The key to the success of North-East schools are North-East teachers. These are those teachers, who by a special combination of skills in creating relationships, interacting within these relationships, and monitoring the learning of their students, are able to effectively teach all of their students, not just some of them. North-East teachers don’t allow marginalisation to occur in their classrooms. They know how to support the learning of all of their students and would not have it any other way. This is not to suggest that North-East teachers ignore those students who are currently successful in schools. It is just that what is good for marginalised students is good for all. On the other hand, what appears to be good for all students is actually not good for marginalised students. In fact, it is often this approach (“I treat all my students the same”), that actually marginalises some students from being successful learners and dooms them to failure because not all learners are the same.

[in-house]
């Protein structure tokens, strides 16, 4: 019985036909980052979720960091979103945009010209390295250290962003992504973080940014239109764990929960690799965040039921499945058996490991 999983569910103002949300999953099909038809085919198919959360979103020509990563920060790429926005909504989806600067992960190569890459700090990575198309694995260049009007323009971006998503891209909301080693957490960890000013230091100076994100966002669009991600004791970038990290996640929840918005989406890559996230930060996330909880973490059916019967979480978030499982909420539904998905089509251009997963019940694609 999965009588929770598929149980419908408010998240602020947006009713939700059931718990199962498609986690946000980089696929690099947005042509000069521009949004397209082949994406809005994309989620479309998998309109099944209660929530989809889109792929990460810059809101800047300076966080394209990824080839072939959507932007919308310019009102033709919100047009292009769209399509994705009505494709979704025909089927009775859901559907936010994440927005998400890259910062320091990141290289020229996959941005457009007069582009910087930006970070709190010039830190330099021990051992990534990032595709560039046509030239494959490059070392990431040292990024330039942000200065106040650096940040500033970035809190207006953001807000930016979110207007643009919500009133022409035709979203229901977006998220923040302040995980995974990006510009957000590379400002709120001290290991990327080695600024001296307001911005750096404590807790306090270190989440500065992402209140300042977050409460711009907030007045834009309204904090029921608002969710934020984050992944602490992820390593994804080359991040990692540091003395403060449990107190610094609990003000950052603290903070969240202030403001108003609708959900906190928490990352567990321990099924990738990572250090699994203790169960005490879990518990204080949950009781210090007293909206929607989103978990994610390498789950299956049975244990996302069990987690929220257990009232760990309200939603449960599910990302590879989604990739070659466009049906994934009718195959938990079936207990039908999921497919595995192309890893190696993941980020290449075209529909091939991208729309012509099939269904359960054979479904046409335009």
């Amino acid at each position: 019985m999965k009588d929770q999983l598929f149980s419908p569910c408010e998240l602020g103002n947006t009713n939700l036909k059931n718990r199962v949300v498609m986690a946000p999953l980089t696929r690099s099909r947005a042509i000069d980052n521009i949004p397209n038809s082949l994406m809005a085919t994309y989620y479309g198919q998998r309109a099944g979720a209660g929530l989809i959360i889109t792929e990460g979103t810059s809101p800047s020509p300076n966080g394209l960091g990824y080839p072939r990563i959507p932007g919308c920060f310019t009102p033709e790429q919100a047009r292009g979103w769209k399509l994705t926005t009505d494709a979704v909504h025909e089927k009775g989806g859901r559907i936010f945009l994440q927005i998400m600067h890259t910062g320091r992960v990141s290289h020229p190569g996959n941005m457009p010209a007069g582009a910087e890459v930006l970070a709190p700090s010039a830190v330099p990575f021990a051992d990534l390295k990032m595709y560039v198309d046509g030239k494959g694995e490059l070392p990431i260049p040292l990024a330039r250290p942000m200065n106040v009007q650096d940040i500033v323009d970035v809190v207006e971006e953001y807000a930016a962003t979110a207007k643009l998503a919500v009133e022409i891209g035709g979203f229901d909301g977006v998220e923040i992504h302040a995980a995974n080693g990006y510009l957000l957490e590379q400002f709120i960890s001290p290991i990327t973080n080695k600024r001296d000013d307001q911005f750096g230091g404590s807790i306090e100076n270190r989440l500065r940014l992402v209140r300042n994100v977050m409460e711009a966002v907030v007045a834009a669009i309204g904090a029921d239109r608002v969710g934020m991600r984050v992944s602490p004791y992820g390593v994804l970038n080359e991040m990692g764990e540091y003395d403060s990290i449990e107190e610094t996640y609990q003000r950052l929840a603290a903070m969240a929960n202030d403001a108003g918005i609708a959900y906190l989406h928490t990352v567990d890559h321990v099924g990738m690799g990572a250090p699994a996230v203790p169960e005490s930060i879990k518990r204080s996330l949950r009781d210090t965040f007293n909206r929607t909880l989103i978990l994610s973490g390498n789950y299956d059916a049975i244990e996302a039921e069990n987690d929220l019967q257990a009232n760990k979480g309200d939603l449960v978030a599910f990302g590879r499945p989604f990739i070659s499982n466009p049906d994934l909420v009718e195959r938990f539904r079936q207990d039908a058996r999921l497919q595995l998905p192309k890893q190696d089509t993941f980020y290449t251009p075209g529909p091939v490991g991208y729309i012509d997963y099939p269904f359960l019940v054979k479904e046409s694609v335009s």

The key to the success of North-East teachers is the support provided to them by North-East leaders. North-East leaders are distributed throughout the school and include the principal, senior management members, subject or curriculum leaders, syndicate leaders, Impact Coaches and other teachers. These leaders’ primary focus is no longer traditional leadership practices such as induction, staffing, resource allocation and general administration. Instead their primary function is to be ‘Instructional Leaders’; those whose leadership tasks focus on improving teaching and learning. And we know that the closer this type of leadership is to the primary schooling ‘action’ in classrooms, the greater the effect leadership has on promoting excellence and reducing disparities. North-East Leaders lead learning in North-East schools.